Aizheimer's disease (AD) is a major mental health problem involving abnormalities of several neurotransmitter systems in the brain. The most consistent and pervasive abnormality involves the cholmergic system, and correlates with severity of illness in AD. Pharmacological enhancement of cholinergic activity includes presynaptic agents which increase acetylcholine (ACh) synthesis and release; synaptic agents which increase ACh by limiting its breakdown; and postsynaptic agents which directly stimulate ACh receptors. Valid trials of cholinergic agents in AD require a specialized study design in which individualized optimal drug doses are tested in a large population of stringently diagnosed AD patients. Testing devices must be suitable for each patient's capabilities, and should measure alterations of function in several areas.Clinical trials with choline and lecithin, ACh precursors, have not shown cognitive improvements in AD patients. Combination of precursors with agents that enhance the firing rate of presynaptic neurons, such as piracetam, may have some beneficial effect in a subgroup of AD patients with remaining functionally intact cholinergic neurons. Red cell-plasma choline ratio appears to be higher in treatment responders. Presynaptic approaches have the advantage of mimicking the phasic action of cholinergic cells, but require the presence of functionally intact cholinergic neurons.Physostigmine, an acetycholinesterase (AChE) inhibitor, augments available synaptic ACh. Studies with intravenous physostigmine show significant but moderate transient improvement in memory test, but applicability is limited by short half-life. Oral, like intravenous, physostigmine has a narrow therapeutic window, necessitating the use of a dose-finding phase in study design. Oral physostigmine has yielded modest improvements in specific cognitive areas and overall functioning in a majority of AD patients. Biochemical measures of central cholinergic activity such as plasma cortisol and cerebrospinal fluid AChE activity have been correlated with symptom improvement, and may identify likely responders. Cholinergic agonists such as Rs 86, erecoline and oxotremorine have been used in preliminary trials with AD patients, yielding modest results with significant side effects. Future directions include the development of more specific, long-acting cholinergic agents with fewer side effects; differentiating M-1 and M-2 receptor sites; delineation of parameters that can predict response, and possibly the use of combined neurotransmitter enhancement treatments.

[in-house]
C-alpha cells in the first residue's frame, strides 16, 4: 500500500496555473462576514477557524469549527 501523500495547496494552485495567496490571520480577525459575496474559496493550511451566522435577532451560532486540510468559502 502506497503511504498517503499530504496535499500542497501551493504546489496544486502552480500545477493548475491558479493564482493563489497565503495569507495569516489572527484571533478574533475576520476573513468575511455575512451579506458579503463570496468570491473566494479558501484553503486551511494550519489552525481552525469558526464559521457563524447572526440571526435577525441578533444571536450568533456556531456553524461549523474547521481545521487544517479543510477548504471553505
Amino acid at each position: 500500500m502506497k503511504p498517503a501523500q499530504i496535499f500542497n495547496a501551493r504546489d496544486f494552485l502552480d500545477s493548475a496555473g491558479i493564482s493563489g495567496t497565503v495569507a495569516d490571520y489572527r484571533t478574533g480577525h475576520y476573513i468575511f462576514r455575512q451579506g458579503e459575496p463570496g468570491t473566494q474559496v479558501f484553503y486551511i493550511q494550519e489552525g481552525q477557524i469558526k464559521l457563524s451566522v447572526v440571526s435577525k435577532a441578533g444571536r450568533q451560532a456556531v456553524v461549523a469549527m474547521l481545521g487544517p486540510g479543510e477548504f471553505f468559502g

|Original language||English (US)|
|Number of pages||4|
|Journal||British Medical Bulletin|
|State||Published - Jan 1 1986|
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